The Cultural, Religious, and Linguistic Communities Commission made arguments against the selling of water in churches such as Rivers of Living Water Ministries. The commission chairperson at that time said that pastors must also account for the commercialising of prayer water because if churches are buying water for R4.00 as an example and selling it for R30.00 after praying for it, it means prayer is worth R26.00 (Ntuli 2017). This in a way is the commercialisation of prayer at a profit of more than 300% which brings another argument if churches should continue to be classified as non-profit organisations (NPO) (Ntuli 2017). Or if they should now be classified as private companies and pay taxes like other businesses. Therefore, the argument brought by the CRL commission is not necessarily the selling of water which also happens in other retail outlets, but the exorbitant prices charged for the selling of water after making certain prayers. The latter is the commercialisation of religion because people’s belief systems and faith are attached to the selling of certain sacred products such as water.

African theological perspective and commercialisation of anointed water

As discussed in the theoretical framework section, an African theological perspective is a reflection of the theological matter based on a scriptural basis. In this context, it refers to the scriptural basis for the use of water in healing. While there is a biblical basis for the use of water in healing various sicknesses and diseases, there is no scriptural basis for the sale of water as done by the two church ministries discussed above. On the contrary, when water was used to heal the leprous Naaman, the Prophet Elisha only instructed him to wash in Jordan seven times for his flesh to be restored and for him to be cleansed from leprosy (2 Ki 5:10). There was no demand for payment or for the prophet to come with his water to sell to the sick person. Similarly, different people were healed in the pool of Bethesda in John 5, but there is no reference to them paying for their healing. While the two biblical texts do not refer to drinkable water, there is still no biblical justification for the sale of water since people can bring their water.

Indeed, water is an important chemical substance, but pastors should not take advantage of the substance to make money for themselves and their families. It might be a good practice to allow congregants to come with their water to be prayed for by the pastor instead of attaching a price to it. But this is only possible if pastors such as Zondo and Nala desire to heal people through water without commercialising it. This depends on their original intention and purpose of selling water to their followers. Was it healing or commercialisation? If it was for healing, then there is nothing wrong with it. Besides, there is evidence of the use of different substances in the bible for the healing of the sick such as the healing of Naaman in 2 Kings 5:10 and the healing of different people in John 5. Therefore, it is not wrong when a pastor is led to use water to pray for someone, but the challenge is when a price is attached to such water.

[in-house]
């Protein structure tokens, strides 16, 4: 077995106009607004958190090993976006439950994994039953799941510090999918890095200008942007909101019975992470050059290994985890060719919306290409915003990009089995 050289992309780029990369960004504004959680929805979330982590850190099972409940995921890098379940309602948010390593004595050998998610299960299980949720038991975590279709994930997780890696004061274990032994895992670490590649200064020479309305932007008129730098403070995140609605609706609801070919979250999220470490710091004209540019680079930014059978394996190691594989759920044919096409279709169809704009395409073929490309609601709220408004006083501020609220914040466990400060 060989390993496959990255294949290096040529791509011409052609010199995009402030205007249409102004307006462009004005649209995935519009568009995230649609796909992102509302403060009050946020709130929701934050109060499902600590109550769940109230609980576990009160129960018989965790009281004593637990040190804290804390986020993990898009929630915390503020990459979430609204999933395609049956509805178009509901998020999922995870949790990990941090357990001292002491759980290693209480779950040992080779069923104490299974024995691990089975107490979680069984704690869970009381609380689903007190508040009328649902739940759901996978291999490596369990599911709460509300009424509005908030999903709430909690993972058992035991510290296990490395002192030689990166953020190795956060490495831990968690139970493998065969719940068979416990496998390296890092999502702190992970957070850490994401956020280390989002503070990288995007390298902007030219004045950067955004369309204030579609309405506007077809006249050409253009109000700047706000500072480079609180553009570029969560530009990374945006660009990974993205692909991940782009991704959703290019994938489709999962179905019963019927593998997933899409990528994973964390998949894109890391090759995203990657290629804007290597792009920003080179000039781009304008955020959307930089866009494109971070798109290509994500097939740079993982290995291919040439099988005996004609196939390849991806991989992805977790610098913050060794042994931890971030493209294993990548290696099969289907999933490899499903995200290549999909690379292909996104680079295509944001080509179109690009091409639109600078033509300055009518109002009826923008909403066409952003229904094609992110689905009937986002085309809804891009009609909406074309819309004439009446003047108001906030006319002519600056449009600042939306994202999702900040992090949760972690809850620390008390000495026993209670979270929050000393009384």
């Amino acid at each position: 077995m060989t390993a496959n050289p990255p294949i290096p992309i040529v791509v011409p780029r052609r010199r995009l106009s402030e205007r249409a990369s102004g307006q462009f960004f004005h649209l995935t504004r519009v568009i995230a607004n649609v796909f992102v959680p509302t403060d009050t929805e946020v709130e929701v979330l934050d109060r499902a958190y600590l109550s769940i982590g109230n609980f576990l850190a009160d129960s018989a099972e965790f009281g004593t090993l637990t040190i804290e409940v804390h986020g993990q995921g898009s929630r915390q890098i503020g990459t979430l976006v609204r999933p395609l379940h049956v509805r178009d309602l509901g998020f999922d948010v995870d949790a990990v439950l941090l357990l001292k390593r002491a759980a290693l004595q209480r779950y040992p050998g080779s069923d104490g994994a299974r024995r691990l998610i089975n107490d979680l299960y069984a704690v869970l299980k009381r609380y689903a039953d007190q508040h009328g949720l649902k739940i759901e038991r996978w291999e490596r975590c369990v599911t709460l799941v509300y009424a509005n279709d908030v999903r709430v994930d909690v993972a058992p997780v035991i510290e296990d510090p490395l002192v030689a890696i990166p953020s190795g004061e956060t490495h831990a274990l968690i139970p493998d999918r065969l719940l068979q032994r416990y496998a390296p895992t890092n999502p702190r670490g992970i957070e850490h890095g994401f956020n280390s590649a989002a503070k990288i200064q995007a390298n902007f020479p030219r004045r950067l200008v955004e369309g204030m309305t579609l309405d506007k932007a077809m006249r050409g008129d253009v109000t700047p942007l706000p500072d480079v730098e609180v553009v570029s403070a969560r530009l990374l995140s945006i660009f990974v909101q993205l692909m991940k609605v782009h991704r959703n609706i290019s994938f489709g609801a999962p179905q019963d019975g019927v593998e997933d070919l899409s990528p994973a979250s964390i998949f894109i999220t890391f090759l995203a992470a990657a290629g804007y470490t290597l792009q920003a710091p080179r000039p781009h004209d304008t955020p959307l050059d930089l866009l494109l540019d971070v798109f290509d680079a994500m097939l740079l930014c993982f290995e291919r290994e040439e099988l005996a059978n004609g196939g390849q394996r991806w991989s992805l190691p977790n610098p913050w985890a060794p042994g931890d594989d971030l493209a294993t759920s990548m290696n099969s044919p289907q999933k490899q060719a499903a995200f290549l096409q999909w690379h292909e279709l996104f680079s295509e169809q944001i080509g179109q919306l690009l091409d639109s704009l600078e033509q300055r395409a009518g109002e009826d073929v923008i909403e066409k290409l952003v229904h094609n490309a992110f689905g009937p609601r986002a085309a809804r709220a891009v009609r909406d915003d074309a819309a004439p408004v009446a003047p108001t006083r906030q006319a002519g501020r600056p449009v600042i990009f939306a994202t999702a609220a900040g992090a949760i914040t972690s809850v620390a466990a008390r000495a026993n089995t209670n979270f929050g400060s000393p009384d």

The use of water in healing is consistent with the African religious life. Africans in their different contexts use water for different rituals that bring healing from various diseases and challenges such as misfortunes caused by evil spirits in the spirit world. This article studied this phenomenon by applying it to the two selected ministries, the Rivers of Living Waters of Bishop Stephen Zondo and the NMI of Bishop Hamilton Nala. This article argued that the practice of the use of water in healing should be juxtaposed with biblical practices to deal with the challenges of commercialisation. This was done through the use of an African theological perspective which balances an African cultural heritage with the biblical or scriptural basis for a theological phenomenon. Through this approach, it is proposed here that the practice of using water for healing should have a scriptural basis. And while there are Old and New Testaments texts that support the use of water in healing, there is no biblical basis for the sale of water in the church. On the contrary, biblical texts such as Matthew 10:8 encourages prophets such as Bishop Zondo and Bishop Nala to give freely as they have been given freely. This article challenges the way scholars studied the use of water in the past. The article calls for the acknowledgment of the use of water in healing but a critique of its commercialisation through an African theological perspective.


Authors would like to thank the Department of Christian Spirituality, Church History and Missiology for the support provided in conducting this research

Competing interests

The authors declare that they have no financial or personal relationships that may have inappropriately influenced them in writing this article.

Authors’ contributions

M.S.K. contributed in the conceptualisation, formal analysis and writing of the article of the two ministries. V.Q. contributed in the conceptualisation, formal analysis and writing of the article of the commercialisation part.

Ethical considerations

Ethical clearance to conduct this study was obtained from the University of South Africa College of Human Sciences Research Ethics Review Committee. (No. 2019-CHS-90343018-Dept)

Funding information

This study was financially supported by the University of South Africa.

Data availability

Data sharing is not applicable to this article as no new data were created or analysed in this study.


The views and opinions expressed in this article are those of the authors and do not necessarily reflect the official policy or position of any affiliated agency of the authors.


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Crossref Citations

1. Reviving Premodern Africa? The Anointed Objects and the Magical Economy in Un(der)developed Africa
Collium Banda
Religions  vol: 14  issue: 12  first page: 1477  year: 2023  
doi: 10.3390/rel14121477